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How Storage Wars' Dave Hester Really Felt About Going Through Lockers

A&E reality competition show "Storage Wars" revolves around the legal right of storage facilities in California to auction off the contents of their units after renters have failed to pay the facility's fee for three months in total. Many of the participants in such auctions are not simply hobbyists but professional bidders, attempting to make a living by buying and subsequently selling the contents of unpaid storage lockers.

Dave Hester is one of the buyers featured throughout "Storage Wars," though his series tenure hit a major speed bump after Season 3. In short, "Storage Wars" fired Hester after he alleged that much of what is perhaps presented as reality by the show is, in fact, fabricated. In the end, Hester and the network settled their dispute, and Hester even returned to "Storage Wars" for its fifth season. Today, Hester is a professional auctioneer, offering his services not just to storage facilities but any individual or individuals in need of someone to spearhead an auction.

Given his niche line of work, and the fact that it's oftentimes filtered through A&E's reality show lens, some viewers may still have some substantive questions about what it's like for someone like Hester to make a living buying the contents of storage lockers in practice. In one particular interview, Hester shared some insight into what it's like to go through the goods in a locker he purchases, including his personal feelings about the process.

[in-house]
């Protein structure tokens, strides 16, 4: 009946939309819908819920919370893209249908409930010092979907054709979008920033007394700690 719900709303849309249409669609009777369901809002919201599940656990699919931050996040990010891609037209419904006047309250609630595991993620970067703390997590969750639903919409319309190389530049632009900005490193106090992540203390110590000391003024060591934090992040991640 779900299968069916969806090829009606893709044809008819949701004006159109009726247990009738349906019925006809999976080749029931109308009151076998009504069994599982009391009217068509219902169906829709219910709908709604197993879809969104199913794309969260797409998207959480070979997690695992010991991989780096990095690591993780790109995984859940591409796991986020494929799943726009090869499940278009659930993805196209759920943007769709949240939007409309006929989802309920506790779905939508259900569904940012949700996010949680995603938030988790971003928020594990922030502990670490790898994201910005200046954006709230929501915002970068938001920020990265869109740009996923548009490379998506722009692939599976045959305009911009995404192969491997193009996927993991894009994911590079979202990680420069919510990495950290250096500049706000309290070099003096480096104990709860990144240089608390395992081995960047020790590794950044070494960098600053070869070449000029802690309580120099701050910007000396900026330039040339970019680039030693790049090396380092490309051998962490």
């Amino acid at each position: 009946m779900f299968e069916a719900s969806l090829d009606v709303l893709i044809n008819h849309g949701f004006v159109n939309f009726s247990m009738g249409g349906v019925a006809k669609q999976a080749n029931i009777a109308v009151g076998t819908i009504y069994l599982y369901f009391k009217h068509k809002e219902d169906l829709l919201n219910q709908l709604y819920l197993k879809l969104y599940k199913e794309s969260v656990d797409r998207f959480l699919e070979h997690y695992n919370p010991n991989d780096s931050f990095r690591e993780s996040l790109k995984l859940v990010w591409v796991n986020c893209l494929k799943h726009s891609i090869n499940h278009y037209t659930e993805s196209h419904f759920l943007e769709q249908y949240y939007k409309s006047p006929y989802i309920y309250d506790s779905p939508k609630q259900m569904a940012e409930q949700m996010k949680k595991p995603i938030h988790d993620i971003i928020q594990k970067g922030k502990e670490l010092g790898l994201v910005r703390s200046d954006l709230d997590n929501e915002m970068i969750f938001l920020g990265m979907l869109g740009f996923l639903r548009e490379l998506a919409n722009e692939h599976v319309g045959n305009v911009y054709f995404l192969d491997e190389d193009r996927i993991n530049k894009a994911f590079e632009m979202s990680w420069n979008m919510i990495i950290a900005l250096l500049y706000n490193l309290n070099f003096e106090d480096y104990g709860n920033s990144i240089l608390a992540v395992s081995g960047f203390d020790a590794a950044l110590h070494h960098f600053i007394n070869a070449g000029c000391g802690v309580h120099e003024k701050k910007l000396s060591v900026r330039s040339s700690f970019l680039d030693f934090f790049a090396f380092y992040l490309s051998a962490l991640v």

For Dave Hester, going through someone's unpaid storage locker is purely business

Dave Hester discussed the nature of his unconventional storage locker buying job in an interview with La Crosse, Wisconsin-based radio station 95.7 The Rock. At one point during their interview, co-host Brian Simpson asked Hester if he prefers going through somebody's belongings or making money after selling said belongings.

"For me it's strictly business," he said at around the 2:13 mark in the archived audio, before emphasizing that his end goal is to pay his 15 employees. "We want to make the money. We're not they're to play with it or have fun. It's not a hobby. It's the best way I've found, in my life, to make a good living."

Hester further emphasized his interest on making a profit above all else in an interview with an online auction website called StorageAuctions.com. When asked if he collects anything — in light of the fact that his late father collected model trains — Hester simply replied, "I collect money."

So, rather than delighting in combing through somebody's abandoned belongings or attempting to build a personal collection out of some of the items he purchases, Hester has made it abundantly clear that business is his priority, and making a profit at the end of the day is his primary, if not his sole focus as a buyer.